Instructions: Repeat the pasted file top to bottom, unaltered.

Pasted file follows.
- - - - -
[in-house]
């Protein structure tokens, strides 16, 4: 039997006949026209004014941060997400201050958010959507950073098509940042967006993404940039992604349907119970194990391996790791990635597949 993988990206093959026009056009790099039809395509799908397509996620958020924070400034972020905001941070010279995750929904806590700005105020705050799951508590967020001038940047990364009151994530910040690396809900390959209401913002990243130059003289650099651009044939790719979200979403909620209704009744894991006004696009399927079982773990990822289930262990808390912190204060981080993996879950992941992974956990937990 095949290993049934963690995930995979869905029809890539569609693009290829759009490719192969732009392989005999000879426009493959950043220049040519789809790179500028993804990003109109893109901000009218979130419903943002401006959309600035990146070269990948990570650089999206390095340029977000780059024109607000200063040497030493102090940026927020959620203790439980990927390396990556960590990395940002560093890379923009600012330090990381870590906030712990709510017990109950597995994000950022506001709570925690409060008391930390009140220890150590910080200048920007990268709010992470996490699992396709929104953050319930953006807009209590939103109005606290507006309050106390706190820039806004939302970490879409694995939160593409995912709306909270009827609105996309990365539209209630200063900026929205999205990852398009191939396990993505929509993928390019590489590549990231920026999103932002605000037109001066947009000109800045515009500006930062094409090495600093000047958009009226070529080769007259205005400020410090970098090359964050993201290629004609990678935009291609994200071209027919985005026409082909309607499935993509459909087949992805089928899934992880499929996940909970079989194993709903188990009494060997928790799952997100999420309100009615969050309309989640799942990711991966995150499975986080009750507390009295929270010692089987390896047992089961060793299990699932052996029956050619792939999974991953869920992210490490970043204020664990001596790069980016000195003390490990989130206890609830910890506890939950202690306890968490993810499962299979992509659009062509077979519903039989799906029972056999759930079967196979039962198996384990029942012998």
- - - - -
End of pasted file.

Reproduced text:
[in-house]
């Protein structure tokens, strides 16, 4: 039997006949026209004014941060997400201050958010959507950073098509940042967006993404940039992604349907119970194990391996790791990635597949 993988990206093959026009056009790099039809395509799908397509996620958020924070400034972020905001941070010279995750929904806590700005105020705050799951508590967020001038940047990364009151994530910040690396809900390959209401913002990243130059003289650099651009044939790719979200979403909620209704009744894991006004696009399927079982773990990822289930262990808390912190204060981080993996879950992941992974956990937990 095949290993049934963690995930995979869905029809890539569609693009290829759009490719192969732009392989005999000879426009493959950043220049040519789809790179500028993804990003109109893109901000009218979130419903943002401006959309600035990146070269990948990570650089999206390095340029977000780059024109607000200063040497030493102090940026927020959620203790439980990927390396990556960590990395940002560093890379923009600012330090990381870590906030712990709510017990109950597995994000950022506001709570925690409060008391930390009140220890150590910080200048920007990268709010992470996490699992396709929104953050319930953006807009209590939103109005606290507006309050106390706190820039806004939302970490879409694995939160593409995912709306909270009827609105996309990365539209209630200063900026929205999205990852398009191939396990993505929509993928390019590489590549990231920026999103932002605000037109001066947009000109800045515009500006930062094409090495600093000047958009009226070529080769007259205005400020410090970098090359964050993201290629004609990678935009291609994200071209027919985005026409082909309607499935993509459909087949992805089928899934992880499929996940909970079989194993709903188990009494060997928790799952997100999420309100009615969050309309989640799942990711991966995150499975986080009750507390009295929270010692089987390896047992089961060793299990699932052996029956050619792939999974991953869920992210490490970043204020664990001596790069980016000195003390490990989130206890609830910890506890939950202690306890968490993810499962299979992509659009062509077979519903039989799906029972056999759930079967196979039962198996384990029942012998």